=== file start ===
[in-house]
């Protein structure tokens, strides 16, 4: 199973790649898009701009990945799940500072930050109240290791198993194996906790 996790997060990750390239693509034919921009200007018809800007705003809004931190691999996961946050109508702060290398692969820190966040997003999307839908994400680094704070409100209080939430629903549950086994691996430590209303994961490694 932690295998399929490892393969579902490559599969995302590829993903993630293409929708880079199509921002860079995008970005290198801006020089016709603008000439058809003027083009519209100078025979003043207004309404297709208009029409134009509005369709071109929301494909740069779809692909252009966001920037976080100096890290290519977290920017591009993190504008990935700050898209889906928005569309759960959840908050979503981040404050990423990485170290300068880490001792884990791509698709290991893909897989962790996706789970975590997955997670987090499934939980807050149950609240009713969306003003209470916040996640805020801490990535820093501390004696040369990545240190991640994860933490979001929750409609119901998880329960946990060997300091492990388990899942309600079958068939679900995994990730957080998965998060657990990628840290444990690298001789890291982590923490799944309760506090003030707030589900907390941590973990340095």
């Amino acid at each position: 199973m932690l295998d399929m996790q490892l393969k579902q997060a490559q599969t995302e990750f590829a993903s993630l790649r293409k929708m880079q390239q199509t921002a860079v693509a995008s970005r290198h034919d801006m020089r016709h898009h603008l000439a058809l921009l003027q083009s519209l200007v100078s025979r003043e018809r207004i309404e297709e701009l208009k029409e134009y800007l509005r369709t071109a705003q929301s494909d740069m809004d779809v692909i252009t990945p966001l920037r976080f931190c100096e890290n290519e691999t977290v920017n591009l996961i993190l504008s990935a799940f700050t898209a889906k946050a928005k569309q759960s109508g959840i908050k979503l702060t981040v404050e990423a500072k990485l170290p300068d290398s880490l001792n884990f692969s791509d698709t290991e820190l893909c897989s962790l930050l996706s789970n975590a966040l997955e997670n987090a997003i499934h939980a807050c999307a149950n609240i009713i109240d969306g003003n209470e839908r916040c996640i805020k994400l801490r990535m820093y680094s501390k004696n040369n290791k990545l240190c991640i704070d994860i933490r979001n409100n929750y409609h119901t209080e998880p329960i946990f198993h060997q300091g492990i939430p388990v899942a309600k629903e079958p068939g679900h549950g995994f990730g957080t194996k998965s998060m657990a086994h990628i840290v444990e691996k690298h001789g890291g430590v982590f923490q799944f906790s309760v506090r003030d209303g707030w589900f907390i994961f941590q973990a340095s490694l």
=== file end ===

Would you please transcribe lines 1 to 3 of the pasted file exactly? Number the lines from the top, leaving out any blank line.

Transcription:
[in-house]
């Protein structure tokens, strides 16, 4: 199973790649898009701009990945799940500072930050109240290791198993194996906790 996790997060990750390239693509034919921009200007018809800007705003809004931190691999996961946050109508702060290398692969820190966040997003999307839908994400680094704070409100209080939430629903549950086994691996430590209303994961490694 932690295998399929490892393969579902490559599969995302590829993903993630293409929708880079199509921002860079995008970005290198801006020089016709603008000439058809003027083009519209100078025979003043207004309404297709208009029409134009509005369709071109929301494909740069779809692909252009966001920037976080100096890290290519977290920017591009993190504008990935700050898209889906928005569309759960959840908050979503981040404050990423990485170290300068880490001792884990791509698709290991893909897989962790996706789970975590997955997670987090499934939980807050149950609240009713969306003003209470916040996640805020801490990535820093501390004696040369990545240190991640994860933490979001929750409609119901998880329960946990060997300091492990388990899942309600079958068939679900995994990730957080998965998060657990990628840290444990690298001789890291982590923490799944309760506090003030707030589900907390941590973990340095």
């Amino acid at each position: 199973m932690l295998d399929m996790q490892l393969k579902q997060a490559q599969t995302e990750f590829a993903s993630l790649r293409k929708m880079q390239q199509t921002a860079v693509a995008s970005r290198h034919d801006m020089r016709h898009h603008l000439a058809l921009l003027q083009s519209l200007v100078s025979r003043e018809r207004i309404e297709e701009l208009k029409e134009y800007l509005r369709t071109a705003q929301s494909d740069m809004d779809v692909i252009t990945p966001l920037r976080f931190c100096e890290n290519e691999t977290v920017n591009l996961i993190l504008s990935a799940f700050t898209a889906k946050a928005k569309q759960s109508g959840i908050k979503l702060t981040v404050e990423a500072k990485l170290p300068d290398s880490l001792n884990f692969s791509d698709t290991e820190l893909c897989s962790l930050l996706s789970n975590a966040l997955e997670n987090a997003i499934h939980a807050c999307a149950n609240i009713i109240d969306g003003n209470e839908r916040c996640i805020k994400l801490r990535m820093y680094s501390k004696n040369n290791k990545l240190c991640i704070d994860i933490r979001n409100n929750y409609h119901t209080e998880p329960i946990f198993h060997q300091g492990i939430p388990v899942a309600k629903e079958p068939g679900h549950g995994f990730g957080t194996k998965s998060m657990a086994h990628i840290v444990e691996k690298h001789g890291g430590v982590f923490q799944f906790s309760v506090r003030d209303g707030w589900f907390i994961f941590q973990a340095s490694l």